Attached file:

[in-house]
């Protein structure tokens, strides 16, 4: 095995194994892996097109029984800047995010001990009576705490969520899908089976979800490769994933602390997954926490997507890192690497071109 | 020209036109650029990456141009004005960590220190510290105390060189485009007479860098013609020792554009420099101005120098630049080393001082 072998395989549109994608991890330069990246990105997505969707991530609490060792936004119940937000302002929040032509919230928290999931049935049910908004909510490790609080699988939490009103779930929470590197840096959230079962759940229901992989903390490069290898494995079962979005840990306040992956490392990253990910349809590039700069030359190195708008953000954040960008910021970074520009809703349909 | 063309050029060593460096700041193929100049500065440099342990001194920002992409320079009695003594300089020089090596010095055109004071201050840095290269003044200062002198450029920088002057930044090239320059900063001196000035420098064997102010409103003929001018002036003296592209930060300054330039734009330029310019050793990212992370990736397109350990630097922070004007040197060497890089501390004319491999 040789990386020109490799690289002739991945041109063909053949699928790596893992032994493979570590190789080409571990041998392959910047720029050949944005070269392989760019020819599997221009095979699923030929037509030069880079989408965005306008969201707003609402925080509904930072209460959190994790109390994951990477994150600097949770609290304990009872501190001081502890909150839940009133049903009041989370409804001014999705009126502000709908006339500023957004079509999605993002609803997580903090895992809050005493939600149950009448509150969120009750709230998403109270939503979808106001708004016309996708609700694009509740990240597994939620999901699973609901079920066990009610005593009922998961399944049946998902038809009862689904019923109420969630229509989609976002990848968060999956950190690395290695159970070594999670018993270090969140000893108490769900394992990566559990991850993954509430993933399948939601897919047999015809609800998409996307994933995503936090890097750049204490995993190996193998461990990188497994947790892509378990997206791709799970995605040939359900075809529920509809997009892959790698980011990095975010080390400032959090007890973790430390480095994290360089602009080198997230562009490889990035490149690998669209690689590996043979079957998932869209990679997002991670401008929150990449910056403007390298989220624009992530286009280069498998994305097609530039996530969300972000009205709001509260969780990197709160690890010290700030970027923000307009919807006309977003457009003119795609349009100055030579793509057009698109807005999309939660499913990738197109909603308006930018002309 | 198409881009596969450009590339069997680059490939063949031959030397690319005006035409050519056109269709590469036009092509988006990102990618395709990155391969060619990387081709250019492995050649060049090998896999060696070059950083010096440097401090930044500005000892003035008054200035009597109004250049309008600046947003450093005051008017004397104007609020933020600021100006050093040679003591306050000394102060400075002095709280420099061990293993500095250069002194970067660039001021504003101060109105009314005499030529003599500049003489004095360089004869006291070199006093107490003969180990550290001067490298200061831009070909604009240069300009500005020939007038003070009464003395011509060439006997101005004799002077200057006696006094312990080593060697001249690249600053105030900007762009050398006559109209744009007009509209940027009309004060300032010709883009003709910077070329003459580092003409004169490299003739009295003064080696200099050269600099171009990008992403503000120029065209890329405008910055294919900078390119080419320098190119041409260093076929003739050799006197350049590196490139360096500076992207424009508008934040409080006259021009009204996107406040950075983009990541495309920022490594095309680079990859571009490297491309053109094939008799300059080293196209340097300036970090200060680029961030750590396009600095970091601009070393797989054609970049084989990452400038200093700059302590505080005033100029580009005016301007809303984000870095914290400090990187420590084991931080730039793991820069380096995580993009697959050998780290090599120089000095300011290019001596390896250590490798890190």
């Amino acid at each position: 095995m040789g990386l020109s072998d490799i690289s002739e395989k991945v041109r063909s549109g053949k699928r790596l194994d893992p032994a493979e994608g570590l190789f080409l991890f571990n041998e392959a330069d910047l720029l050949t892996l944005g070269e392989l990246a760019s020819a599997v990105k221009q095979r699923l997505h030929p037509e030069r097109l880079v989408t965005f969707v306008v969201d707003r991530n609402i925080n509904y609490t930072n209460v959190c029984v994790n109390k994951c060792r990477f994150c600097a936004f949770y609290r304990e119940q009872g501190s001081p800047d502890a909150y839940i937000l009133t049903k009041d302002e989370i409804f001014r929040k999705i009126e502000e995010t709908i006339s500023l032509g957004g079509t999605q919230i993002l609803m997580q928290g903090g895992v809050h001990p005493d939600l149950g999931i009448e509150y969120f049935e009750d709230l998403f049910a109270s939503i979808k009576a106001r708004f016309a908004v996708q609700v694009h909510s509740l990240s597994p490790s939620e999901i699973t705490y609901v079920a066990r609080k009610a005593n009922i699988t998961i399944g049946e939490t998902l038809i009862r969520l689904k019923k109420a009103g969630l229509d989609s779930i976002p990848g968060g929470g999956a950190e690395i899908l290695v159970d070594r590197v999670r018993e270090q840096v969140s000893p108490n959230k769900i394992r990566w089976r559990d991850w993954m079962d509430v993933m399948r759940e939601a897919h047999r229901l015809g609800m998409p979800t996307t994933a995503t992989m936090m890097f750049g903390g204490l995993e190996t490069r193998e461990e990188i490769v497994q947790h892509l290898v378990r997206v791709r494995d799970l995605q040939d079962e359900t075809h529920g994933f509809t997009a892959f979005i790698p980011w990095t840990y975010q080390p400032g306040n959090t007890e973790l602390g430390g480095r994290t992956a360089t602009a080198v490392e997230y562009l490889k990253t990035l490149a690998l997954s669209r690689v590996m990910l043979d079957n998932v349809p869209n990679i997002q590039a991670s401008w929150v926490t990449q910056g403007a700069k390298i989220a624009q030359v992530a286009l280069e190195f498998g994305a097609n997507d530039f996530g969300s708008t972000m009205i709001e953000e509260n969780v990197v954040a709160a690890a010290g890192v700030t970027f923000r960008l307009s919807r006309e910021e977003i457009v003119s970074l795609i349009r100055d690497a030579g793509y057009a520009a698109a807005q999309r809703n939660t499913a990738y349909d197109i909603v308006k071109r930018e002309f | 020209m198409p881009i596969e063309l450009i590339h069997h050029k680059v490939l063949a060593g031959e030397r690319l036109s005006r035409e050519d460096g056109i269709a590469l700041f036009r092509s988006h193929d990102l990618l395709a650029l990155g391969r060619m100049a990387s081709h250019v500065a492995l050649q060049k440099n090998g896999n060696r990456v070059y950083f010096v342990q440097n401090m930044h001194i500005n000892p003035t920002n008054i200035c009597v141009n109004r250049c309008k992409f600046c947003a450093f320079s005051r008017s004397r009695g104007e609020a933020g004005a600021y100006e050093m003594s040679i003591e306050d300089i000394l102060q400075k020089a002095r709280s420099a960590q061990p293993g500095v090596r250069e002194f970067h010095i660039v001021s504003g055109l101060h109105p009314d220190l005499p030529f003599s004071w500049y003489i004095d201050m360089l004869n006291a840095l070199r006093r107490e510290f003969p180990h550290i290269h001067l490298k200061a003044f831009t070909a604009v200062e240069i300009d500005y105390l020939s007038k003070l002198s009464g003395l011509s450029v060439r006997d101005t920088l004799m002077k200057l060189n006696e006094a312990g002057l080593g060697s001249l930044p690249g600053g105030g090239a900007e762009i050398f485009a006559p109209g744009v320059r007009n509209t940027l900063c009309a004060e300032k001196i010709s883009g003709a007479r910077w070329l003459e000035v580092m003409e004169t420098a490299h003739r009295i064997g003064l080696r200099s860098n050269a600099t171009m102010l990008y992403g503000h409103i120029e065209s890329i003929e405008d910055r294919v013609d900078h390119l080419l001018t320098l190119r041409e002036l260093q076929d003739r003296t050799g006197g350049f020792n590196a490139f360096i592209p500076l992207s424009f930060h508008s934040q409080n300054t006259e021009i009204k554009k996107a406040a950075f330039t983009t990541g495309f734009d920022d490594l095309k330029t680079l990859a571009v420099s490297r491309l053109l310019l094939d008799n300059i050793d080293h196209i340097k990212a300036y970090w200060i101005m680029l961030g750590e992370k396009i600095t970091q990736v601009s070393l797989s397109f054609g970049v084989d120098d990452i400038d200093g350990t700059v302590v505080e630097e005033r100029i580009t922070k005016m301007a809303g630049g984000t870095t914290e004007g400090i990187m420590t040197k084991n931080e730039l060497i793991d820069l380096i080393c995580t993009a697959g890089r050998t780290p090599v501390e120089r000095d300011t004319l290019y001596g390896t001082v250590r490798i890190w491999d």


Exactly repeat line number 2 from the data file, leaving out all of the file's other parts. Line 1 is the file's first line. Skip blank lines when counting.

């Protein structure tokens, strides 16, 4: 095995194994892996097109029984800047995010001990009576705490969520899908089976979800490769994933602390997954926490997507890192690497071109 | 020209036109650029990456141009004005960590220190510290105390060189485009007479860098013609020792554009420099101005120098630049080393001082 072998395989549109994608991890330069990246990105997505969707991530609490060792936004119940937000302002929040032509919230928290999931049935049910908004909510490790609080699988939490009103779930929470590197840096959230079962759940229901992989903390490069290898494995079962979005840990306040992956490392990253990910349809590039700069030359190195708008953000954040960008910021970074520009809703349909 | 063309050029060593460096700041193929100049500065440099342990001194920002992409320079009695003594300089020089090596010095055109004071201050840095290269003044200062002198450029920088002057930044090239320059900063001196000035420098064997102010409103003929001018002036003296592209930060300054330039734009330029310019050793990212992370990736397109350990630097922070004007040197060497890089501390004319491999 040789990386020109490799690289002739991945041109063909053949699928790596893992032994493979570590190789080409571990041998392959910047720029050949944005070269392989760019020819599997221009095979699923030929037509030069880079989408965005306008969201707003609402925080509904930072209460959190994790109390994951990477994150600097949770609290304990009872501190001081502890909150839940009133049903009041989370409804001014999705009126502000709908006339500023957004079509999605993002609803997580903090895992809050005493939600149950009448509150969120009750709230998403109270939503979808106001708004016309996708609700694009509740990240597994939620999901699973609901079920066990009610005593009922998961399944049946998902038809009862689904019923109420969630229509989609976002990848968060999956950190690395290695159970070594999670018993270090969140000893108490769900394992990566559990991850993954509430993933399948939601897919047999015809609800998409996307994933995503936090890097750049204490995993190996193998461990990188497994947790892509378990997206791709799970995605040939359900075809529920509809997009892959790698980011990095975010080390400032959090007890973790430390480095994290360089602009080198997230562009490889990035490149690998669209690689590996043979079957998932869209990679997002991670401008929150990449910056403007390298989220624009992530286009280069498998994305097609530039996530969300972000009205709001509260969780990197709160690890010290700030970027923000307009919807006309977003457009003119795609349009100055030579793509057009698109807005999309939660499913990738197109909603308006930018002309 | 198409881009596969450009590339069997680059490939063949031959030397690319005006035409050519056109269709590469036009092509988006990102990618395709990155391969060619990387081709250019492995050649060049090998896999060696070059950083010096440097401090930044500005000892003035008054200035009597109004250049309008600046947003450093005051008017004397104007609020933020600021100006050093040679003591306050000394102060400075002095709280420099061990293993500095250069002194970067660039001021504003101060109105009314005499030529003599500049003489004095360089004869006291070199006093107490003969180990550290001067490298200061831009070909604009240069300009500005020939007038003070009464003395011509060439006997101005004799002077200057006696006094312990080593060697001249690249600053105030900007762009050398006559109209744009007009509209940027009309004060300032010709883009003709910077070329003459580092003409004169490299003739009295003064080696200099050269600099171009990008992403503000120029065209890329405008910055294919900078390119080419320098190119041409260093076929003739050799006197350049590196490139360096500076992207424009508008934040409080006259021009009204996107406040950075983009990541495309920022490594095309680079990859571009490297491309053109094939008799300059080293196209340097300036970090200060680029961030750590396009600095970091601009070393797989054609970049084989990452400038200093700059302590505080005033100029580009005016301007809303984000870095914290400090990187420590084991931080730039793991820069380096995580993009697959050998780290090599120089000095300011290019001596390896250590490798890190």